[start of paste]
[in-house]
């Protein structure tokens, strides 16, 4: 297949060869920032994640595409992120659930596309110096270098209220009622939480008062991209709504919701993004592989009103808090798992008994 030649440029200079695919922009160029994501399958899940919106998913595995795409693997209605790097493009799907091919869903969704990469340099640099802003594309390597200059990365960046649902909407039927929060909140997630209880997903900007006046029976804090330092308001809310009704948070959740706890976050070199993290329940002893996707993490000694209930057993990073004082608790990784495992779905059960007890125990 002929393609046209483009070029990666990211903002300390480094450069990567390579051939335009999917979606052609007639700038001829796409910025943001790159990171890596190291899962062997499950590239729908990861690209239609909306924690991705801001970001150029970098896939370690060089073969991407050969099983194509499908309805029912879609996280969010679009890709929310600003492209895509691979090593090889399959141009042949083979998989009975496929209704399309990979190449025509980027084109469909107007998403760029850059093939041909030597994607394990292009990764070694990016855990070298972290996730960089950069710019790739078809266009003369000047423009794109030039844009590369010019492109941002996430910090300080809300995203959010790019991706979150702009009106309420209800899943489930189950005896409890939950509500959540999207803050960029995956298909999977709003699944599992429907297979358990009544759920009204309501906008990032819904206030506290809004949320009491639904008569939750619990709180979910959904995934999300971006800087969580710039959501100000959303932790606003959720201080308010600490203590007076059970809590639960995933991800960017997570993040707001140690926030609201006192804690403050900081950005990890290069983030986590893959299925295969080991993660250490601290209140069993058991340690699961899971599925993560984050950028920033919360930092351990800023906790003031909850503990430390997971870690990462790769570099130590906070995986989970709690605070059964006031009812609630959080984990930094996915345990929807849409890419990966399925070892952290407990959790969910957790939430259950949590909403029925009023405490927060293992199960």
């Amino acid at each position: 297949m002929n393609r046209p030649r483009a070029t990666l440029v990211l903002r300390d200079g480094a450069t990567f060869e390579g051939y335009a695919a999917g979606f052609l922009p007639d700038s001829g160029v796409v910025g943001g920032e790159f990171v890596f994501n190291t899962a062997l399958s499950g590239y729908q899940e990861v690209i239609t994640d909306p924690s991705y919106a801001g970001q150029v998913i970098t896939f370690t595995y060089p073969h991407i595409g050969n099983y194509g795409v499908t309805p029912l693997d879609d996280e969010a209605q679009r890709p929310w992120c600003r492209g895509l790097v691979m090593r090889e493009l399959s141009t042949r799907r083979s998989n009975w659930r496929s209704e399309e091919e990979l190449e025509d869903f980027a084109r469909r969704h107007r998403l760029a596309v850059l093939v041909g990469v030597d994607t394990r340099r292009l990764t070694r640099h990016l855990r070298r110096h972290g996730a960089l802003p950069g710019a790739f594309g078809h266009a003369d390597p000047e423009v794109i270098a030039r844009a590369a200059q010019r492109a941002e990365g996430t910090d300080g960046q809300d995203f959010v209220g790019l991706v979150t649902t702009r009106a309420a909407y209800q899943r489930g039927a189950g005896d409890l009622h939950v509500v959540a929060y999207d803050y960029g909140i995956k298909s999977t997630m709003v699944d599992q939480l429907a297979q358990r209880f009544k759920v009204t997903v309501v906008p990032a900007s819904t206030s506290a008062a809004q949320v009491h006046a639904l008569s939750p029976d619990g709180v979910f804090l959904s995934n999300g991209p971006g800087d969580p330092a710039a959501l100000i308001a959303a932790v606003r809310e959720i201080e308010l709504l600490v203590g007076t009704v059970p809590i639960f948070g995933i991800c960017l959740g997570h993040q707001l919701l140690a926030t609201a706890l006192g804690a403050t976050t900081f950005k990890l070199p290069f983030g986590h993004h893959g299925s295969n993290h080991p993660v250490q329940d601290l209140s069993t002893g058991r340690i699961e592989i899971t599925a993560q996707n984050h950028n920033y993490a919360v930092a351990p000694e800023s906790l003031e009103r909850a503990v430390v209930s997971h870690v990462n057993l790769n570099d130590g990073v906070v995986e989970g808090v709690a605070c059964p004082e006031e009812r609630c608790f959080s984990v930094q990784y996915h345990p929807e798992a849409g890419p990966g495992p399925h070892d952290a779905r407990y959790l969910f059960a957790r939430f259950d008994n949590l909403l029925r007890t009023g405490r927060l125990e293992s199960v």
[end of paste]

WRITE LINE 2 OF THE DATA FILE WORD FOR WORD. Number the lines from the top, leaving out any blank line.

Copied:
């Protein structure tokens, strides 16, 4: 297949060869920032994640595409992120659930596309110096270098209220009622939480008062991209709504919701993004592989009103808090798992008994 030649440029200079695919922009160029994501399958899940919106998913595995795409693997209605790097493009799907091919869903969704990469340099640099802003594309390597200059990365960046649902909407039927929060909140997630209880997903900007006046029976804090330092308001809310009704948070959740706890976050070199993290329940002893996707993490000694209930057993990073004082608790990784495992779905059960007890125990 002929393609046209483009070029990666990211903002300390480094450069990567390579051939335009999917979606052609007639700038001829796409910025943001790159990171890596190291899962062997499950590239729908990861690209239609909306924690991705801001970001150029970098896939370690060089073969991407050969099983194509499908309805029912879609996280969010679009890709929310600003492209895509691979090593090889399959141009042949083979998989009975496929209704399309990979190449025509980027084109469909107007998403760029850059093939041909030597994607394990292009990764070694990016855990070298972290996730960089950069710019790739078809266009003369000047423009794109030039844009590369010019492109941002996430910090300080809300995203959010790019991706979150702009009106309420209800899943489930189950005896409890939950509500959540999207803050960029995956298909999977709003699944599992429907297979358990009544759920009204309501906008990032819904206030506290809004949320009491639904008569939750619990709180979910959904995934999300971006800087969580710039959501100000959303932790606003959720201080308010600490203590007076059970809590639960995933991800960017997570993040707001140690926030609201006192804690403050900081950005990890290069983030986590893959299925295969080991993660250490601290209140069993058991340690699961899971599925993560984050950028920033919360930092351990800023906790003031909850503990430390997971870690990462790769570099130590906070995986989970709690605070059964006031009812609630959080984990930094996915345990929807849409890419990966399925070892952290407990959790969910957790939430259950949590909403029925009023405490927060293992199960």